Langston Hughes: Poems

Langston Hughes: Poems Summary and Analysis of "April Rain Song"


The speaker instructs the reader to let the rain kiss you, let the “silver liquid drops” fall on your head and sing you a lullaby. The rain creates quiet pools on the sidewalk and streaming pools in the gutter. It also plays a little song on the rooftop in the evening. The speaker concludes, “And I love the rain.”


“April Rain Song” is a short and sweet poem that does not fit easily into any particular category within Langston Hughes's oeuvre. It is not about the Harlem community, the American Dream, racial discrimination, or jazz and blues. It a simple poetic celebration of the rain. This poem is a stripped down example of Langston Hughes's extraordinary poetic skill. He brings his unique style and lyricism to every subject he tackles, whether it is the struggles of segregation of his pleasure during a soft spring shower.

Throughout the poem, Hughes personifies the rain. “Let the rain kiss you,” he decrees, giving the rain a sweet, charming, and gentle personality emphasized by his subsequent word choices like “silver” “lullaby” “still” “little.” Rain is not forceful or uncomfortable, rather, it showers "you" in “silver liquid drops” and sings a song. The poet then describes the rain's effects on the man-made city, pooling in sidewalks and in gutters, and tapping a “little sleep song” on the roof at night. In this poem, rain offers a sense of comfort and security. Many readers can relate to the pleasant sensation of falling asleep, safe and warm, while listening to the rain pattering outside.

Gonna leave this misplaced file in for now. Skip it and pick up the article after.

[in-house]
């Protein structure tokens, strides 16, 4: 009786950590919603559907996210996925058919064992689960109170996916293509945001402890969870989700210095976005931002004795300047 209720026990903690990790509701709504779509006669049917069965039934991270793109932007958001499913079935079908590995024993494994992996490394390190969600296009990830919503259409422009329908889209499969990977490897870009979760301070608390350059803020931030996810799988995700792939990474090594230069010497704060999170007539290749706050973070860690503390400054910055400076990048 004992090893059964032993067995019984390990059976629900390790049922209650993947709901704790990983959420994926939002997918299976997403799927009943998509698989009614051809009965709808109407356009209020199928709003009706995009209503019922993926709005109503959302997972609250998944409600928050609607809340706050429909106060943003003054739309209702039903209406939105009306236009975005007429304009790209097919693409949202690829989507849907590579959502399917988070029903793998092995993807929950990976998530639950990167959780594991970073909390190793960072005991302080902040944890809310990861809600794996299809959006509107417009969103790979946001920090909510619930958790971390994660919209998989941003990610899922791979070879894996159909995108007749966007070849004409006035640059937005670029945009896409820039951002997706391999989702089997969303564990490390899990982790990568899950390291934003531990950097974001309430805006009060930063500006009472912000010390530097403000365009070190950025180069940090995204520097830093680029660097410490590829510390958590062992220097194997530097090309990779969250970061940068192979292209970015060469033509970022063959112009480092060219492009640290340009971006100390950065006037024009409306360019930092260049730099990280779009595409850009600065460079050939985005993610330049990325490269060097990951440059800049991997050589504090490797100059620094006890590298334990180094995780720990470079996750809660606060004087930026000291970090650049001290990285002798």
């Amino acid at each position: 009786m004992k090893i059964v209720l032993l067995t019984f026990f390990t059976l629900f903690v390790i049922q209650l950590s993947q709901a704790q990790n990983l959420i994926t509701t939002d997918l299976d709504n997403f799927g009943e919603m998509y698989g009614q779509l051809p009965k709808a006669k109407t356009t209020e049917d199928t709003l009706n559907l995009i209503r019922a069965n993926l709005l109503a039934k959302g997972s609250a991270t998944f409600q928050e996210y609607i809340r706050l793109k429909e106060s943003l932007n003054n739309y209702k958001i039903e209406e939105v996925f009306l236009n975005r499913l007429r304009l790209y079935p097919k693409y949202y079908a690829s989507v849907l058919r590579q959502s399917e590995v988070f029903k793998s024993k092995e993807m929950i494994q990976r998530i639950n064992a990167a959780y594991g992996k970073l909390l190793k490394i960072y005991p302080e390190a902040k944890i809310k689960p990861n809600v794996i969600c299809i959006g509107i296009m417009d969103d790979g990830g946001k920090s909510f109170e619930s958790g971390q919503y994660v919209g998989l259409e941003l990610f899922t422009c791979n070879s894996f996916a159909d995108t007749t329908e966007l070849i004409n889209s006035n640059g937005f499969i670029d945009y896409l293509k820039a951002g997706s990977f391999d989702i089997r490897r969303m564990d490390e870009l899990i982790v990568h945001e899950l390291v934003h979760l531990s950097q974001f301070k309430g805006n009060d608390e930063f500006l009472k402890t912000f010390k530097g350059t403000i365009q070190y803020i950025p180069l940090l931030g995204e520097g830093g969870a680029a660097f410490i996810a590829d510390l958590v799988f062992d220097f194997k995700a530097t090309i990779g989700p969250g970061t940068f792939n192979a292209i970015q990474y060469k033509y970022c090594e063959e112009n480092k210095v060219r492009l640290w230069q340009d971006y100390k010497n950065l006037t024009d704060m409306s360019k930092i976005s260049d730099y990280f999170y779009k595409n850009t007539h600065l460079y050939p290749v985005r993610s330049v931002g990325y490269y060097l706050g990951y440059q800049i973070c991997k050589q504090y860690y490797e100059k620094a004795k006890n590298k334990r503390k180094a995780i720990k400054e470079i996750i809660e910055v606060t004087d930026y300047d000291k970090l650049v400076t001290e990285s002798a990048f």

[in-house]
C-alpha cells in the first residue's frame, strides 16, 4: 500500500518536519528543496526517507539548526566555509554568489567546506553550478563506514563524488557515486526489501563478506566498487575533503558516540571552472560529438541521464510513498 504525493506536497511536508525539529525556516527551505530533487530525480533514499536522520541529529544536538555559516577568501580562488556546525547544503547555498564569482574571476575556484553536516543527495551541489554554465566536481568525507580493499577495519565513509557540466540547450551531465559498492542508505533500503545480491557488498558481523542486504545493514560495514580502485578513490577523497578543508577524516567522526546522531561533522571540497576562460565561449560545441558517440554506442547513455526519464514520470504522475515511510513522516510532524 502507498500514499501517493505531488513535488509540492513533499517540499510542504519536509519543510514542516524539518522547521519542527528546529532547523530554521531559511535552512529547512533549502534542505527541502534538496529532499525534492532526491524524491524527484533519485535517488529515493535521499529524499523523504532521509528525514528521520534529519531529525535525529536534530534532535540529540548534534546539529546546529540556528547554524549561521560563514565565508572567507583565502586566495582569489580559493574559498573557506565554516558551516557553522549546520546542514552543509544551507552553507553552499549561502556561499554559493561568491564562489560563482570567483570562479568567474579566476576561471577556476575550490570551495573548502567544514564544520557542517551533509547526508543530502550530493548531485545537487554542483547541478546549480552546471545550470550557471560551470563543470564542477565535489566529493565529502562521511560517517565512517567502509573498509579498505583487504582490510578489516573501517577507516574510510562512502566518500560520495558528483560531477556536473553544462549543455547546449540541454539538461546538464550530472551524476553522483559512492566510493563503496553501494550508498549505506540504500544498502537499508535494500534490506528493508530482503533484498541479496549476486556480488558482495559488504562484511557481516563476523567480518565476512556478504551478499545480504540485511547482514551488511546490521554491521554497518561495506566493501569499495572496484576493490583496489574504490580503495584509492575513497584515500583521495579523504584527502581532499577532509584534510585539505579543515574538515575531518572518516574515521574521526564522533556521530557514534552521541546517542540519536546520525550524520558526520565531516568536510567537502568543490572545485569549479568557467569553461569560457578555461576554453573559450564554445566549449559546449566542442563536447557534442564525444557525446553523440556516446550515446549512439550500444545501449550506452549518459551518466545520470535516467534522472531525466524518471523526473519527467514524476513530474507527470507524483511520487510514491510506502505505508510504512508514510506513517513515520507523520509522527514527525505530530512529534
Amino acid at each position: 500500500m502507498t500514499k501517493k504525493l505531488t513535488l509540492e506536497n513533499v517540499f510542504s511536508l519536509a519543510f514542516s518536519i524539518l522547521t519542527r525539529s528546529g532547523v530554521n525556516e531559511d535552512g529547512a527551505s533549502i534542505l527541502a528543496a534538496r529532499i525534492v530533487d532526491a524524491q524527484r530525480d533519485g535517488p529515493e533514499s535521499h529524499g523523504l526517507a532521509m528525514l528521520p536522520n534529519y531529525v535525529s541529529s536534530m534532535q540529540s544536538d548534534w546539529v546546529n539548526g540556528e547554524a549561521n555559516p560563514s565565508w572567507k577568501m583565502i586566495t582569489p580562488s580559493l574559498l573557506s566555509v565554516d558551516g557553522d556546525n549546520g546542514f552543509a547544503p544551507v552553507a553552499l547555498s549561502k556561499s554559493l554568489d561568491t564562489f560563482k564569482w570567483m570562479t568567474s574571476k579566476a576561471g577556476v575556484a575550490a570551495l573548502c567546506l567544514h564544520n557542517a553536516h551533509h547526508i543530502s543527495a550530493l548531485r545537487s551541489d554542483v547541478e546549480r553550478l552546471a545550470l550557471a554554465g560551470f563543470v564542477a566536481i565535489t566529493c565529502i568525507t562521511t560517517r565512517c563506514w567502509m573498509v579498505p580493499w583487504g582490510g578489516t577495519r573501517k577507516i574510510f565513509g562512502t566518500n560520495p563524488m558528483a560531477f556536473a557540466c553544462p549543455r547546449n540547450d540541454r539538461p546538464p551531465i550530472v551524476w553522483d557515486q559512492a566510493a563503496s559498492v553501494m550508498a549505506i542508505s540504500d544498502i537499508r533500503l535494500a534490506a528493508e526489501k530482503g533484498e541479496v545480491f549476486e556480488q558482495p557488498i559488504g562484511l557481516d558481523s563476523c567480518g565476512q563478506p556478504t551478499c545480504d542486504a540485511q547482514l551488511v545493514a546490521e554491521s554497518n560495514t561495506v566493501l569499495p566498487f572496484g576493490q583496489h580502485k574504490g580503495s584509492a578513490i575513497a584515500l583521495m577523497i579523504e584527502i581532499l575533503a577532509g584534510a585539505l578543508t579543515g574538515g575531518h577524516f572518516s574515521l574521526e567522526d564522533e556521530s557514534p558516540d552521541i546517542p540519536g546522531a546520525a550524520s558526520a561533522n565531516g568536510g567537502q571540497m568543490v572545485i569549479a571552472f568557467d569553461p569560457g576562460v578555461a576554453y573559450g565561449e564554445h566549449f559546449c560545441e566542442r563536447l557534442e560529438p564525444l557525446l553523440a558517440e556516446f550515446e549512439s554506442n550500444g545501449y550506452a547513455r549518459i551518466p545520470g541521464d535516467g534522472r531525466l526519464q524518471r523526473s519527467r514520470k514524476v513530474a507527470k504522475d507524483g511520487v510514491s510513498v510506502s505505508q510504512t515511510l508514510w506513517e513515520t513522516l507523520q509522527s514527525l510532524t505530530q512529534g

Even though Hughes does not directly reference Harlem in "April Rain Song," he did live and work there during the time that he would have written this poem. Therefore, it is likely that he was inspired to write the poem while watching the rain fall down on the great metropolitan city, altering its regular chaos and patterns. Hughes is unequivocal in his feelings, ending the poem with “And I love the rain.” Rain is also typically a poetic symbol of rebirth - it is the nourishment that allows flowers to bloom, and in a Biblical context, it connotes baptism - a new beginning.

It is possible to read into this poem and analyze it to infer that Hughes is referring obliquely to a transition in his own life. There is no proof to support or deny this, but it is also possible that Hughes wrote "April Rain Song" simply because he was inspired by a simple rain shower and wanted to share his delight with his readers.